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Simple bidirectional parser/printers for your routing data types.

Strongly-typed languages let you define your routes as a data type, ensuring invalid routes fail to compile. But the browser represents locations as strings, so you have to write functions to decode strings into your routing data type and functions to write a route to a string.

Unfortunately, writing separate functions to parse and print your routing data type is error-prone and boilerplate-heavy. It’s easy to update a parser and forget to update the accompanying printer, even though almost all routing definitions should round-trip (parsing then printing returns the original string value).

routing-duplex takes an approach that solves both problems. This library lets you define a codec, or a means to both decode and encode a particular data type, for your routes. Write this codec once and it will handle parsing and printing the same representation for you.

A Brief Example

Let’s build a codec for a simple app with two routes: the homepage and user profiles (identified by usernames).

  1. Write a data type to represent our two routes, deriving Generic.
  2. Build a codec using generics and combinators from Routing.Duplex
import Data.Generic.Rep (class Generic)
import Routing.Duplex (RouteDuplex', path, root, segment, string)
import Routing.Duplex.Generic as G

data Route = Home | Profile String

derive instance genericRoute :: Generic Route _

route :: RouteDuplex' Route
route = root $ G.sum
  { "Home": G.noArgs
  , "Profile": path "profile" (string segment)

With our codec in place we can parse browser locations (strings) into our routing data type:

parse route "/"
> Right Home

parse route "/profile/jake-delhomme"
> Right (Profile "jake-delhomme")

And we can also serialize our routing data type into browser locations:

print route $ Profile "jake-delhomme"
> "/profile/jake-delhomme"

routing-duplex works by letting you define a codec which represents how to encode and decode your routing data type. You can define your routing data however you see fit, and then provide it to the library’s codec type, RouteDuplex:

data RouteDuplex i o = RouteDuplex (i -> RoutePrinter) (RouteParser o)

Intuitively you can think of this as a data type that describes how you can parse a browser location into a route or print a route as a browser location. This type is used for low-level combinators and records and allows you to print / parse a different input and output. However, a proper codec for a routing data type would be bidirectional: it should parse and print the same type, your Route. For that reason, you will generally use the RouteDuplex’ type instead:

type RouteDuplex' a = RouteDuplex a a

This library exports a number of helper functions and combinators for constructing this codec with minimal boilerplate, mostly concentrated in two modules:

  • Routing.Duplex exports the RouteDuplex type, the print and parse functions, and combinators that represent constants (“/post“), segments (/:id), parameters (?foo=), prefixes and suffixes, optional values, and more.
  • Routing.Duplex.Generic exports helpers for deriving code via your data type’s Generic instance, most notably the sum function for describing a route as a sum type and the product and noArgs functions for working with product types.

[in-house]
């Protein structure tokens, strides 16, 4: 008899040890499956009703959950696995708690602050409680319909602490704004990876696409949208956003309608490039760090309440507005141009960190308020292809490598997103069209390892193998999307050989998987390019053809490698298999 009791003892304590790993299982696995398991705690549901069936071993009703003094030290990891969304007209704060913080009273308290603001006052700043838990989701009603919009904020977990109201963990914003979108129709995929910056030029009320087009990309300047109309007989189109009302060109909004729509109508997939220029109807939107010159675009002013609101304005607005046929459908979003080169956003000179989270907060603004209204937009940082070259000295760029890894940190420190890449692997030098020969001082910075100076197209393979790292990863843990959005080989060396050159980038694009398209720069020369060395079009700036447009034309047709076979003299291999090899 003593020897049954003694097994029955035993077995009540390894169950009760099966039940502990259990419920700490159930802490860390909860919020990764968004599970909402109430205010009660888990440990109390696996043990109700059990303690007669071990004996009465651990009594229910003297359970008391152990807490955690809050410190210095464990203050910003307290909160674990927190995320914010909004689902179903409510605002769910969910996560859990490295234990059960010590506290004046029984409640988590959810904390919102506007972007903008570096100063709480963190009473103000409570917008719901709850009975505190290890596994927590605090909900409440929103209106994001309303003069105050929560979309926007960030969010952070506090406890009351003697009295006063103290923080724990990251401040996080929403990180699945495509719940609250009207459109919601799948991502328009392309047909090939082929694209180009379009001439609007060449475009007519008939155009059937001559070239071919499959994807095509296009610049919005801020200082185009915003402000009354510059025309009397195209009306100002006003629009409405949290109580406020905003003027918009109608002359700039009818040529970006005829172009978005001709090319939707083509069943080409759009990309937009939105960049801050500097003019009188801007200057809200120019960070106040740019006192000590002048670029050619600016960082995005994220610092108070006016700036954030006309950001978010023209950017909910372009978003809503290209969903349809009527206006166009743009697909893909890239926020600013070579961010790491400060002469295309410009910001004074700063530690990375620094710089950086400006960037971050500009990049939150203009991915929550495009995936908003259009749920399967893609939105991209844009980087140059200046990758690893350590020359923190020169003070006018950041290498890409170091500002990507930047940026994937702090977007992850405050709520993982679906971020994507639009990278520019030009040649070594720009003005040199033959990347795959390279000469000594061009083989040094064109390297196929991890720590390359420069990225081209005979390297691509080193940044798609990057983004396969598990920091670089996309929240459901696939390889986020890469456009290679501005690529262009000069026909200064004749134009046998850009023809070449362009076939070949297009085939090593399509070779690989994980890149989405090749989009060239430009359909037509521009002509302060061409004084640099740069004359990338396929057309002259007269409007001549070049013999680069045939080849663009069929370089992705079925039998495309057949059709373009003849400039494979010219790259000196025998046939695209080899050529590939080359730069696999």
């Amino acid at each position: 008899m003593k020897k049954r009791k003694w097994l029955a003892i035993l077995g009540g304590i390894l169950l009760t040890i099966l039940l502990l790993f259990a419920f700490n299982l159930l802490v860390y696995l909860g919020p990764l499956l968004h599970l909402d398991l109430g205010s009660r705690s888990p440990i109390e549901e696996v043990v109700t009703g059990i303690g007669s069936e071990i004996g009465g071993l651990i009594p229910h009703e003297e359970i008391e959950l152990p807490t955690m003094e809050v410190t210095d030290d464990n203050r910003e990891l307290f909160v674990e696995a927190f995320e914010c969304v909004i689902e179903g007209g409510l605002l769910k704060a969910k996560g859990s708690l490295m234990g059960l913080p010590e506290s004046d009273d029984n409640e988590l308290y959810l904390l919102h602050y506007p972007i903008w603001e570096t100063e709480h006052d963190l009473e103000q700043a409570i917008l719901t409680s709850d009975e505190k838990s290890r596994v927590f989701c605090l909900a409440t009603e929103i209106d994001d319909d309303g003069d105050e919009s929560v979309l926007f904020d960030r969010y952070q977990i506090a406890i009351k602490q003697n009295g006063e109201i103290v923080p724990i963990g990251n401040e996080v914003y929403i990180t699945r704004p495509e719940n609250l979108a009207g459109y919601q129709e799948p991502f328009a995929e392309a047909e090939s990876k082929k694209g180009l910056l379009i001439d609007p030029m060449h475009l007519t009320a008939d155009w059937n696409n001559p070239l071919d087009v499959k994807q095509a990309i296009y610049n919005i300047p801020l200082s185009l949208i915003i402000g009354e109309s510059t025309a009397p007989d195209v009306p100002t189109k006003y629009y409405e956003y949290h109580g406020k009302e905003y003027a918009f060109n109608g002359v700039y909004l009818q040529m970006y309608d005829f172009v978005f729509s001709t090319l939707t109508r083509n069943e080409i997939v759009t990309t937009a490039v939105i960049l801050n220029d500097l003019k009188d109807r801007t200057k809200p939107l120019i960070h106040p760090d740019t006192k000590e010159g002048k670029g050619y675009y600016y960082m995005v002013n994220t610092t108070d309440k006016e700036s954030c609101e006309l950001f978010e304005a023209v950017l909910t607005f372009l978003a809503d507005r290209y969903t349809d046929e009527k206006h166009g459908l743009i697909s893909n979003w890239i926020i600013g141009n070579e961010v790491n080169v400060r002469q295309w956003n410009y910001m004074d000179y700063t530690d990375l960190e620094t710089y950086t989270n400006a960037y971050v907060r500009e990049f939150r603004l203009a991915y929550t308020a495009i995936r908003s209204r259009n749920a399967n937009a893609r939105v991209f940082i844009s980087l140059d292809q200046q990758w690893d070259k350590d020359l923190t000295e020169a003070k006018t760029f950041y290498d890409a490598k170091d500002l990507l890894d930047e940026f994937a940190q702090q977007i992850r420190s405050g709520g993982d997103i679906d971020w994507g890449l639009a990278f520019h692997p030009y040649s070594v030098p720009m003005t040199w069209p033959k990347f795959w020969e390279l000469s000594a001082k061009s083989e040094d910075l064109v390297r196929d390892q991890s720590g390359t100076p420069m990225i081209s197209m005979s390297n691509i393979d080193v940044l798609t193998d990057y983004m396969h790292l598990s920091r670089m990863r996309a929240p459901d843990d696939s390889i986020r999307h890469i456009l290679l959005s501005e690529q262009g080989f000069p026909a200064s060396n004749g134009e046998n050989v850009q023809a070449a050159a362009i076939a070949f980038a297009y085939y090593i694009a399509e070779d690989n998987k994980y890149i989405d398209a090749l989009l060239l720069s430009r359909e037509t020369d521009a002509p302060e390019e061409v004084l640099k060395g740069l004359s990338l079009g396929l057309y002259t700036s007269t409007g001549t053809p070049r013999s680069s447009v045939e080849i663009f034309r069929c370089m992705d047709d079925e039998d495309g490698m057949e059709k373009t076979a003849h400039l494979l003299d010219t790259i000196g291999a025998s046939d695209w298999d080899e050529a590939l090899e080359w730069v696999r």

• Routing.Duplex.Generic.Syntax exports some symbols that can be used to write terse codecs similar to those found in string-based routers.

We’ll explore several practical examples of this library in practice while building a real-world routing data type and codec.

Example: Writing a codec for a sum type

Let’s begin developing a more complex set of routes. We’ll design routes for a small blogging site made up of users and their posts, as well as feed showing new posts from across the site. We can represent these routes in a small data type:

data Route
  = Root
  | Profile String
  | Post String Int
  | Feed

derive instance genericRoute :: Generic Route _

Next, we can define our codec. First, we’ll use the root combinator to match on an opening slash:

-- Will match '/', and then anything further specified by the codec
-- it is passed as an argument.
root :: forall a b. RouteDuplex a b -> RouteDuplex a b

Next, we need to represent the ability to parse static and dynamic segments from a path. Paths are always separated by slashes (like user/5/favorites), where each string between slashes is considered a segment (like ”user", ”5”, and ”favorites". Sometimes we need to match a segment exactly, like matching the segment ”user", but at other times we want to capture the value of a segment that could have many different values. Here, we have a dynamic segment representing a user ID that we’d like to capture.

We can use the path, segment, and param helper functions to capture these static and dynamic segments.

-- Allows you to match a static segment. For example, to match the
-- /feed path, use `path "feed" ...` where `...` represents further
-- segments.
path :: forall a b. String -> RouteDuplex a b -> RouteDuplex a b

-- Allows you to capture a variable segment. For example, the path
-- /user/5 has one static segment and one variable segment. This always
-- reads and writes a string, but when used with other combinators, it
-- can transform that string into a type of your choice. For example:
-- `path "user" (int segment)` parses to `User Int`.
segment :: RouteDuplex' String

-- Allows you to capture a query parameter. For example, the path
-- /user?foo=bar has one query parameter and could be represented
-- with `param "foo"`.
param :: String -> RouteDuplex' String

While the path you work with is always a String, you can transform that input into your routing data type by using parser combinators from the library. We’ve just seen an example of one of them, int, but there are several more, including:

string :: RouteDuplex' String -> RouteDuplex' String